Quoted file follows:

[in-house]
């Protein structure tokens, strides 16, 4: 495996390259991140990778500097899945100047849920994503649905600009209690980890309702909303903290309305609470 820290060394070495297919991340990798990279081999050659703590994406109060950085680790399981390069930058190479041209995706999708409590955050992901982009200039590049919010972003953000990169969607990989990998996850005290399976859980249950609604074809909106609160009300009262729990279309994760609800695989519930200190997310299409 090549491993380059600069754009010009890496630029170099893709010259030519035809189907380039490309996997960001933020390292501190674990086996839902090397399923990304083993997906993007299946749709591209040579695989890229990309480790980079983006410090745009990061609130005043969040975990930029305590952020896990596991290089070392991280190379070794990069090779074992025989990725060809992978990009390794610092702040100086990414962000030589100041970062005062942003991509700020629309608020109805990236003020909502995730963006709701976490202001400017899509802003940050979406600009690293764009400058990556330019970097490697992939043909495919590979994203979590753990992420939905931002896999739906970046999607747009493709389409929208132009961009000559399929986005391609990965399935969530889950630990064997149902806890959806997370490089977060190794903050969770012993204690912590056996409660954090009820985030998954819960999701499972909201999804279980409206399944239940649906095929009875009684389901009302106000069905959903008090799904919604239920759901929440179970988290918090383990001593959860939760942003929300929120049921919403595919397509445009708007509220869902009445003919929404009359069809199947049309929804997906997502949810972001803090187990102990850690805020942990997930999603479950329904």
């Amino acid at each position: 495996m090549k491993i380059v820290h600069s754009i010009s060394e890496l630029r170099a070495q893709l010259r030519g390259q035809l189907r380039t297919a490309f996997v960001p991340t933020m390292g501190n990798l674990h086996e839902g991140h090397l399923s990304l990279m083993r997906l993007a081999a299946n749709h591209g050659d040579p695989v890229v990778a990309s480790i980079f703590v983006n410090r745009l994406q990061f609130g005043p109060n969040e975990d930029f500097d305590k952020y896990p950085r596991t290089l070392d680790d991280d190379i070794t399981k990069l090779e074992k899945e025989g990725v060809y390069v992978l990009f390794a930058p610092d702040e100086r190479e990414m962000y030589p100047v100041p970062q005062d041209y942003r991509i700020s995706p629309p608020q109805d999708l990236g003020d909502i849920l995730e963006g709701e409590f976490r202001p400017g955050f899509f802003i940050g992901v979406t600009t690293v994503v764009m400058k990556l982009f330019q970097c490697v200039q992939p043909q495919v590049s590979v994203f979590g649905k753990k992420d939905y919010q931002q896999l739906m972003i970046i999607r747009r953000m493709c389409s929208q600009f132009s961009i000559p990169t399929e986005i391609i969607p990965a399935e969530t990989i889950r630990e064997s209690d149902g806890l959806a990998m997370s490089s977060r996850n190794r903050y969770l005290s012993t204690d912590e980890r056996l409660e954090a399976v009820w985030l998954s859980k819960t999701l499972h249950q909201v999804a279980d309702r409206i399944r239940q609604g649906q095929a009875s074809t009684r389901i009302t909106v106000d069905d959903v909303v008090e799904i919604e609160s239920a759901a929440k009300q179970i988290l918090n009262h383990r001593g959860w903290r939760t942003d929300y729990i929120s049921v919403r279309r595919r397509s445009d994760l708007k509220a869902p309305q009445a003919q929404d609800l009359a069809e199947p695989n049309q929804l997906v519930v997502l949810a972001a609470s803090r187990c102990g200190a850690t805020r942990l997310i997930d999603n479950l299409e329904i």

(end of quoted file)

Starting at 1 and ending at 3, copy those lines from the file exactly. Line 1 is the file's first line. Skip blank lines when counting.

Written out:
[in-house]
């Protein structure tokens, strides 16, 4: 495996390259991140990778500097899945100047849920994503649905600009209690980890309702909303903290309305609470 820290060394070495297919991340990798990279081999050659703590994406109060950085680790399981390069930058190479041209995706999708409590955050992901982009200039590049919010972003953000990169969607990989990998996850005290399976859980249950609604074809909106609160009300009262729990279309994760609800695989519930200190997310299409 090549491993380059600069754009010009890496630029170099893709010259030519035809189907380039490309996997960001933020390292501190674990086996839902090397399923990304083993997906993007299946749709591209040579695989890229990309480790980079983006410090745009990061609130005043969040975990930029305590952020896990596991290089070392991280190379070794990069090779074992025989990725060809992978990009390794610092702040100086990414962000030589100041970062005062942003991509700020629309608020109805990236003020909502995730963006709701976490202001400017899509802003940050979406600009690293764009400058990556330019970097490697992939043909495919590979994203979590753990992420939905931002896999739906970046999607747009493709389409929208132009961009000559399929986005391609990965399935969530889950630990064997149902806890959806997370490089977060190794903050969770012993204690912590056996409660954090009820985030998954819960999701499972909201999804279980409206399944239940649906095929009875009684389901009302106000069905959903008090799904919604239920759901929440179970988290918090383990001593959860939760942003929300929120049921919403595919397509445009708007509220869902009445003919929404009359069809199947049309929804997906997502949810972001803090187990102990850690805020942990997930999603479950329904």
């Amino acid at each position: 495996m090549k491993i380059v820290h600069s754009i010009s060394e890496l630029r170099a070495q893709l010259r030519g390259q035809l189907r380039t297919a490309f996997v960001p991340t933020m390292g501190n990798l674990h086996e839902g991140h090397l399923s990304l990279m083993r997906l993007a081999a299946n749709h591209g050659d040579p695989v890229v990778a990309s480790i980079f703590v983006n410090r745009l994406q990061f609130g005043p109060n969040e975990d930029f500097d305590k952020y896990p950085r596991t290089l070392d680790d991280d190379i070794t399981k990069l090779e074992k899945e025989g990725v060809y390069v992978l990009f390794a930058p610092d702040e100086r190479e990414m962000y030589p100047v100041p970062q005062d041209y942003r991509i700020s995706p629309p608020q109805d999708l990236g003020d909502i849920l995730e963006g709701e409590f976490r202001p400017g955050f899509f802003i940050g992901v979406t600009t690293v994503v764009m400058k990556l982009f330019q970097c490697v200039q992939p043909q495919v590049s590979v994203f979590g649905k753990k992420d939905y919010q931002q896999l739906m972003i970046i999607r747009r953000m493709c389409s929208q600009f132009s961009i000559p990169t399929e986005i391609i969607p990965a399935e969530t990989i889950r630990e064997s209690d149902g806890l959806a990998m997370s490089s977060r996850n190794r903050y969770l005290s012993t204690d912590e980890r056996l409660e954090a399976v009820w985030l998954s859980k819960t999701l499972h249950q909201v999804a279980d309702r409206i399944r239940q609604g649906q095929a009875s074809t009684r389901i009302t909106v106000d069905d959903v909303v008090e799904i919604e609160s239920a759901a929440k009300q179970i988290l918090n009262h383990r001593g959860w903290r939760t942003d929300y729990i929120s049921v919403r279309r595919r397509s445009d994760l708007k509220a869902p309305q009445a003919q929404d609800l009359a069809e199947p695989n049309q929804l997906v519930v997502l949810a972001a609470s803090r187990c102990g200190a850690t805020r942990l997310i997930d999603n479950l299409e329904i």